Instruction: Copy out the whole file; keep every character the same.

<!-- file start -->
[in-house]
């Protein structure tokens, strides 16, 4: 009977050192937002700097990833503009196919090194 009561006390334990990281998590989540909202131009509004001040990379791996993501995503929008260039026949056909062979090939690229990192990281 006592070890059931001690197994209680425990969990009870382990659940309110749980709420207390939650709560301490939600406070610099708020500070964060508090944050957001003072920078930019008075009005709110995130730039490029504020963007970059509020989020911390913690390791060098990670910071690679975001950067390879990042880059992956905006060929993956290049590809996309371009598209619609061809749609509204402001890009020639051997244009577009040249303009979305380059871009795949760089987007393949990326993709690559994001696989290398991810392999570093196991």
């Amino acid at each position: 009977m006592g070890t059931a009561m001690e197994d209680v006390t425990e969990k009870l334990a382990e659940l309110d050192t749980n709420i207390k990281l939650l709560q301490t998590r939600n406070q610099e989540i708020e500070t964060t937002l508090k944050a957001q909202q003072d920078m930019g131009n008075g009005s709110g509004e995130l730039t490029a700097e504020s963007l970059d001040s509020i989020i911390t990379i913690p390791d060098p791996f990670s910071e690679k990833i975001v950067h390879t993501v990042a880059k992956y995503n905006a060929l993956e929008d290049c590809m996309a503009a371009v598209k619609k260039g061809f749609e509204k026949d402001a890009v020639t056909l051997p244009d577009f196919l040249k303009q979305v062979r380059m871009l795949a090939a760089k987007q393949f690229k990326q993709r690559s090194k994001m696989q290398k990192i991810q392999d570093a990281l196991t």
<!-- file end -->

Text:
[in-house]
């Protein structure tokens, strides 16, 4: 009977050192937002700097990833503009196919090194 009561006390334990990281998590989540909202131009509004001040990379791996993501995503929008260039026949056909062979090939690229990192990281 006592070890059931001690197994209680425990969990009870382990659940309110749980709420207390939650709560301490939600406070610099708020500070964060508090944050957001003072920078930019008075009005709110995130730039490029504020963007970059509020989020911390913690390791060098990670910071690679975001950067390879990042880059992956905006060929993956290049590809996309371009598209619609061809749609509204402001890009020639051997244009577009040249303009979305380059871009795949760089987007393949990326993709690559994001696989290398991810392999570093196991």
């Amino acid at each position: 009977m006592g070890t059931a009561m001690e197994d209680v006390t425990e969990k009870l334990a382990e659940l309110d050192t749980n709420i207390k990281l939650l709560q301490t998590r939600n406070q610099e989540i708020e500070t964060t937002l508090k944050a957001q909202q003072d920078m930019g131009n008075g009005s709110g509004e995130l730039t490029a700097e504020s963007l970059d001040s509020i989020i911390t990379i913690p390791d060098p791996f990670s910071e690679k990833i975001v950067h390879t993501v990042a880059k992956y995503n905006a060929l993956e929008d290049c590809m996309a503009a371009v598209k619609k260039g061809f749609e509204k026949d402001a890009v020639t056909l051997p244009d577009f196919l040249k303009q979305v062979r380059m871009l795949a090939a760089k987007q393949f690229k990326q993709r690559s090194k994001m696989q290398k990192i991810q392999d570093a990281l196991t």